Do you think it’ll have much of an impact on your business? That’s exactly why I’m doing it. I’m at a point in my life — I’ve worked really hard to get where I am. My kids are old enough now and I’m ready to hunker down and take my business to the next level. The show can have a very positive effect on your business. It’s proven. Look at these guys’ careers, they’re all flourishing and have been able to manage it, why can’t I?

Douglas Elliman has a big presence on the show, with the Altman brothers in Los Angeles and Fredrik Eklund in New York. Do you get a bigger commission split for appearing on television? Absolutely not. Howard [Lorber] and Dottie [Herman] very much support our decision to participate on the show. But we don’t get treated any differently than any other broker that’s closing deals for the company.

In ten seasons at “Million Dollar Listing LA,” you are the first female cast member. How does it feel to be a pioneer for women on the show? It’s a shame that I’m the first woman to appear on a show that’s been on for 10 years. Women dominate real estate across the country. So for me to be the first woman to appear on the show says a lot about where we still are today. That said, I’m very proud and excited to be the first. And I hope I’m not the last.

You’ve been open about the difficulties of striking a balance between home and work life. Has the show added to that struggle? The show has added another 15 hours a week of shooting, of extra time that’s away from home. It’s definitely been a struggle and it takes an extraordinary amount of organization to make sure that my calendar makes sense so I can get home to my family at a reasonable hour. You will see on the show what I go through trying to negotiate my way through being a good wife, a good mom and a good real estate agent.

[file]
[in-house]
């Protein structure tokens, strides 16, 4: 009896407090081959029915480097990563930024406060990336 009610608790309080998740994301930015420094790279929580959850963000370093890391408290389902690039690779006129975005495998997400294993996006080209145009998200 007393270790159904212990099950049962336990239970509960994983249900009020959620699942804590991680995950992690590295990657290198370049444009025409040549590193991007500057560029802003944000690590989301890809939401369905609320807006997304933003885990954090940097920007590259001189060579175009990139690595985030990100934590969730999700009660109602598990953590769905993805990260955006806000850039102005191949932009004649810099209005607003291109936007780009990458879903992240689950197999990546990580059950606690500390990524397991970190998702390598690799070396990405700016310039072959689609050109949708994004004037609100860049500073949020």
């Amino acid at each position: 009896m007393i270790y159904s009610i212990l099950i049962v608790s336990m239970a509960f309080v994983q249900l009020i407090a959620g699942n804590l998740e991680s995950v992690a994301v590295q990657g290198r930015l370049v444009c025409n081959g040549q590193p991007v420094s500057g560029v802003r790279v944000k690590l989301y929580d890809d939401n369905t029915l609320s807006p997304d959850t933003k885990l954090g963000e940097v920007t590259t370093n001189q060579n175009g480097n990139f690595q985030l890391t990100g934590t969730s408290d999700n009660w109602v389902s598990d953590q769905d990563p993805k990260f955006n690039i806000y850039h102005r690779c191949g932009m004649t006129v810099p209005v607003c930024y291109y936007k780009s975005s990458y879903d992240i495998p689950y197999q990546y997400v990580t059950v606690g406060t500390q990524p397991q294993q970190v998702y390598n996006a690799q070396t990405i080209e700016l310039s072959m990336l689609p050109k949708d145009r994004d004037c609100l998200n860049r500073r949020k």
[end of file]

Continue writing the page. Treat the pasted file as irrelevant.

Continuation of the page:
We’ve seen an uptick in aspirational pricing recently in L.A., with the Chartwell estate asking $350 million and Nile Niami’s spec mansion set to list for $500 million. Will we see more of it or is it bound to end? There’s a market for these insane spec mansions, and that’s really what Los Angeles real estate is all about. We’re pushing the envelope in terms of building 55,000-square-foot houses. The bigger the better, the more amenities the better. Once you get $200 million and $300 million, you may as well go to $500 million. The numbers become inconsequential. It’s what they end up selling for that matters most, but I think we’ll continue to see these asking prices rise.

Is that reasonable though? Do brokers really think these homes will sell for those prices? I’ll never say never. Just when I thought we’d never reach a $100 million sale, we did.

A recent report found that luxury homes are spending twice as long on the market than they did during the same period last year. Any concerns about that?
[The market] fluctuates. It depends on the inventory that’s coming to the market. In the third quarter, we’ve seen an influx of $40 million, $50 million, $60 million homes and they don’t sell overnight. The higher these prices get, the longer it’s going to take to sell them. There aren’t a lot of buyers in the $200 million market. We’re going to see longer days on market, but it’s not affecting where these homes are trading. They’re just sitting on the market longer.

To wrap us up, describe Season 10 in one word. Drama!